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"Grateful To" or "Grateful For"? : how different forms of gratitude promote well-being

Hopper, Elizabeth
Degree Grantor:
University of California, Santa Barbara. Psychology
Degree Supervisor:
Shelly Gable
Place of Publication:
[Santa Barbara, Calif.]
University of California, Santa Barbara
Creation Date:
Issued Date:
Social psychology and Behavioral psychology
Social relationships
Positive emotion
Online resources and Dissertations, Academic
Ph.D.--University of California, Santa Barbara, 2016

Although previous research has found that gratitude benefits well-being, more research is needed in order to determine exactly how and when gratitude has beneficial effects. In this study, I investigated whether different types of gratitude (social or nonsocial) can have different effects on well-being. Social gratitude involves being grateful to a specific person, while nonsocial gratitude involves being grateful for a life circumstance. I hypothesized that both types of gratitude will be beneficial, yet social gratitude will have more benefits than nonsocial gratitude. Both forms of gratitude are hypothesized to broaden cognition and to help prevent hedonic adaptation (by increasing savoring of positive events and promoting novel and positive activities). However, only social gratitude is hypothesized to increase social affiliation or affect social motivations.

Two studies were conducted to test these hypotheses. In Study 1, I tested whether gratitude broadens thought and action, increases savoring, and increases interest in participating in novel positive activities. In Study 2, I tested whether gratitude impacts trust in others, social approach goals, compassionate goals, and interest in social affiliation. In both studies, I measured trait gratitude as a potential moderator, in order to assess whether the effects of gratitude writing were moderated by trait gratitude.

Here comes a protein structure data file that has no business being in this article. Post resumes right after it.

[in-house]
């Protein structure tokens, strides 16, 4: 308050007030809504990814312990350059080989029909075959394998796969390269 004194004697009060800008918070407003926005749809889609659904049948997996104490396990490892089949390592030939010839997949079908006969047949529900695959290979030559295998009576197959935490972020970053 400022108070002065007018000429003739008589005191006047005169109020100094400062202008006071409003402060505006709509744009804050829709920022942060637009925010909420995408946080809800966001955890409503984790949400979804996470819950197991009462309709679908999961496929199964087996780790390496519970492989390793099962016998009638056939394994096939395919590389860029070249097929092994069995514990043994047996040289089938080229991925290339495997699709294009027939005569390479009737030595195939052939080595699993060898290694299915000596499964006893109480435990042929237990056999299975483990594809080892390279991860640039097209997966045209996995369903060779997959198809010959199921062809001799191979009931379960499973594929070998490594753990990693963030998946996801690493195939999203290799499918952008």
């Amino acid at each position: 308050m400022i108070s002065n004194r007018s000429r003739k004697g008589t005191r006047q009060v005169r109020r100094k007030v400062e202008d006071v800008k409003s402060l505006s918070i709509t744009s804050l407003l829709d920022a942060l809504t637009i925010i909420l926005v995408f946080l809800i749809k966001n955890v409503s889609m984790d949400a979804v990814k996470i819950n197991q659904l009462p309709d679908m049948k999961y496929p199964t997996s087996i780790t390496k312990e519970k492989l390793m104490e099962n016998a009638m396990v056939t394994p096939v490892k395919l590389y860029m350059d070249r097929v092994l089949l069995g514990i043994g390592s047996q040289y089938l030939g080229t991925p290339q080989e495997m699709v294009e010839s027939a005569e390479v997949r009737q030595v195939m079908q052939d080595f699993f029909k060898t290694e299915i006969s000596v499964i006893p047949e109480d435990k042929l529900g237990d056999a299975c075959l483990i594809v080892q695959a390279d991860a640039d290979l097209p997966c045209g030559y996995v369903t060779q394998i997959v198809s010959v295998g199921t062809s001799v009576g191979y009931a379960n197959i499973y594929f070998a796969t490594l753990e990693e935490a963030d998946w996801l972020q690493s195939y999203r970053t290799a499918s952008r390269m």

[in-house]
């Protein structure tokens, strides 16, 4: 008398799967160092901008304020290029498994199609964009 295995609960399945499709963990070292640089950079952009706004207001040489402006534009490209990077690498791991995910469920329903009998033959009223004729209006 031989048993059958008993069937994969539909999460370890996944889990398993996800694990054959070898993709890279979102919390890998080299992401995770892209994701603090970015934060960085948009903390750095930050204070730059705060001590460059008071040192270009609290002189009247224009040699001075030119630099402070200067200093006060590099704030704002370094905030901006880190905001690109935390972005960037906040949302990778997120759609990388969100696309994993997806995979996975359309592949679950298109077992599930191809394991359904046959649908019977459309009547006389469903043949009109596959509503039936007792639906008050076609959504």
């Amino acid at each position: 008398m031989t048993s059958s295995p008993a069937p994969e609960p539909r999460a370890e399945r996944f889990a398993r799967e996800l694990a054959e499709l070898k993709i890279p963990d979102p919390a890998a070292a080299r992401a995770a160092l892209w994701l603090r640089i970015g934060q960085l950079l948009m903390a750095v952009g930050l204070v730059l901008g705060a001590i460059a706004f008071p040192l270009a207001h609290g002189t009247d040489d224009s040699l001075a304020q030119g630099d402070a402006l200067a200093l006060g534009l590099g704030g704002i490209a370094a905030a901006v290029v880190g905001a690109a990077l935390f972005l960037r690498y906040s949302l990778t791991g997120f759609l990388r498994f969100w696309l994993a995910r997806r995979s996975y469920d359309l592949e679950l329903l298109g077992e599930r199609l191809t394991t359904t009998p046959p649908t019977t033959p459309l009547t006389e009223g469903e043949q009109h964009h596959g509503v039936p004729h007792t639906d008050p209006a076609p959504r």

The results of the two studies demonstrated that gratitude writing provides benefits for participants (especially in the social domain); however, I failed to find the hypothesized differences between social and nonsocial gratitude. In Study 1, I failed to find the hypothesized main effects of condition on savoring, exploration, or the total number of activities that participants reported. Additionally, contrary to my hypotheses, I found that social gratitude was related to more local (rather than global) processing. However, I did find an unexpected effect of trait gratitude: for participants low in trait gratitude, gratitude writing led to increased exploration. In Study 2, I found that gratitude writing (regardless of whether participants saw the social or nonsocial writing prompt) led to increased sociability, increased approach goals, and (for nonsocial gratitude) a marginally higher level of compassionate goals. Although these findings were not consistent with my hypotheses about social and nonsocial gratitude, they add to research about the importance of gratitude for social relationships and suggest several directions for future research on the benefits of gratitude.

Physical Description:
1 online resource (162 pages)
UCSB electronic theses and dissertations
Catalog System Number:
Inc.icon only.dark In Copyright
Copyright Holder:
Elizabeth Hopper
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